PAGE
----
Trending: Atomic-Age Motels of the Jersey Shore

By David Schonauer   Wednesday September 7, 2016

The motels of the Wildwoods are from a different time.

The Wildwoods is a community made up of three towns—Wildwood, Wildwood Crest, and North Wildwood— along a five-mile barrier island on the southern New Jersey coastline. A destination for sun-seeking vacationers since the 19th century, the area truly came into its own with the building of the Garden State Parkway in the 1950s. Fleets of Eisenhower-era rocket-finned cars began arriving, leading to the construction of flashy new motels designed for the atomic age. The Wildwoods became home to the country’s largest concentration of midcentury hotel architecture.

“Inspired by European high modernist design, they sported bright colors, angular features and distinctive, sometimes kitschy ornamentation,” notes Slate, which features Tyler Haughey’s photographs of the wondrous places.

Haughey discovered the motels of the Wildwoods five years ago, when he was a student at Drexel University. A New Jersey native, Haughey had heard of the motels but never seen them until he happened to pass through the area. He became captivated.

“It felt like I’d happened upon an abandoned film set,” he says.

Two years later he began his series “Ebb Tide,” a documentation of the motels created with a sense of urgency: The kitschy ambiance of the Wildwoods has given way to modern condominium development, and the motels of the past are disappearing.

Haughey tells Slate that he photographed the motels with an eye for the perspectives that best encapsulated their individual identities. “Often, that meant a straightforward image of the front from the parking lot or a wider shot from across the street. Other times, he focused on the pool or the front office,” notes the website. “He was particularly drawn to the motels that borrowed the iconography of far-flung destinations.”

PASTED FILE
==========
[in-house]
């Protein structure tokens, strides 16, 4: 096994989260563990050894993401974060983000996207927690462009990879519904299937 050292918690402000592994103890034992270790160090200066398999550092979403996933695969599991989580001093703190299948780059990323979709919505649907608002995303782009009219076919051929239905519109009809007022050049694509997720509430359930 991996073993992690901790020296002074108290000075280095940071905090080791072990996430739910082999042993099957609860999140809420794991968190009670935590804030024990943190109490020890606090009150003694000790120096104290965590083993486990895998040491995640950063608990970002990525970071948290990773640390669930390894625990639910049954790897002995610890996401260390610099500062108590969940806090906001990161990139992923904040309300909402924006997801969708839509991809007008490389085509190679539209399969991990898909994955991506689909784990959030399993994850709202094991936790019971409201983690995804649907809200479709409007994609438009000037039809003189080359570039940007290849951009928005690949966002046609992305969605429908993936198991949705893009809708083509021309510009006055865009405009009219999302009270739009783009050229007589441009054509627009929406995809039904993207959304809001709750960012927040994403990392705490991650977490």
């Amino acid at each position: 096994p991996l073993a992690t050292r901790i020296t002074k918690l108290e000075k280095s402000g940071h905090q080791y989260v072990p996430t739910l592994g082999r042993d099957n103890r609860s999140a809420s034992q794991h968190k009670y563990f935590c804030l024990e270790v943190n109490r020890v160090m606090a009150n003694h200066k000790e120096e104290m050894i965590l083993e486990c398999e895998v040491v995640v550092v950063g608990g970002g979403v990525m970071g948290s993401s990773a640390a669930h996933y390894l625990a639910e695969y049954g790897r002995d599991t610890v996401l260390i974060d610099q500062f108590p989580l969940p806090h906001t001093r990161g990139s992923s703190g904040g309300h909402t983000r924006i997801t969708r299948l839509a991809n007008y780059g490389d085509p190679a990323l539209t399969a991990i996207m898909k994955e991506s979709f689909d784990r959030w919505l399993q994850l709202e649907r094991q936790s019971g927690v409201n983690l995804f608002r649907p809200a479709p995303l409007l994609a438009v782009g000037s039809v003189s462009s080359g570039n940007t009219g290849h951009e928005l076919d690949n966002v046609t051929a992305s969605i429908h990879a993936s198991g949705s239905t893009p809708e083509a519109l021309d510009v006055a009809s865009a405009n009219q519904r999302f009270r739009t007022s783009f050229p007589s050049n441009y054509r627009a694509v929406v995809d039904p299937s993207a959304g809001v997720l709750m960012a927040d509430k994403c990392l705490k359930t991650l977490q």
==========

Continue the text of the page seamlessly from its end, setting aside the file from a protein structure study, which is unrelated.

Haughey intentionally photographed only during the off-season. With no people around, he says, he could better focus on the architecture of the motels. He plans to turn his work into a book.

Above:Monaco Motel by Tyler Haughey. Below: Three images by Haughey.

As it happens, Haughey is not alone in his admiration for the motels of the Wildwoods. Photographer Mark Havens, who spent his childhood exploring the area, began photographing the motels there 10 years ago. “As motel after motel was demolished, I gradually began to realize that some part of myself was being destroyed as well,” he tells the Atlantic.

His work is collected in his new book Out of Season.

Haven’s images, like those of Haughey, are splendid reminders of a Coppertone-infused era of fun in the sun. The surviving motels — the Sans Souci, the Rus Mar, the Jolly Roger, the Crystal Sands and others — do business just three months a year and have remained virtually unchanged over the decades, like memories of summer that never end.

Above: Three views of the Wildwoods by Mark Havens. At top: By Mark Havens


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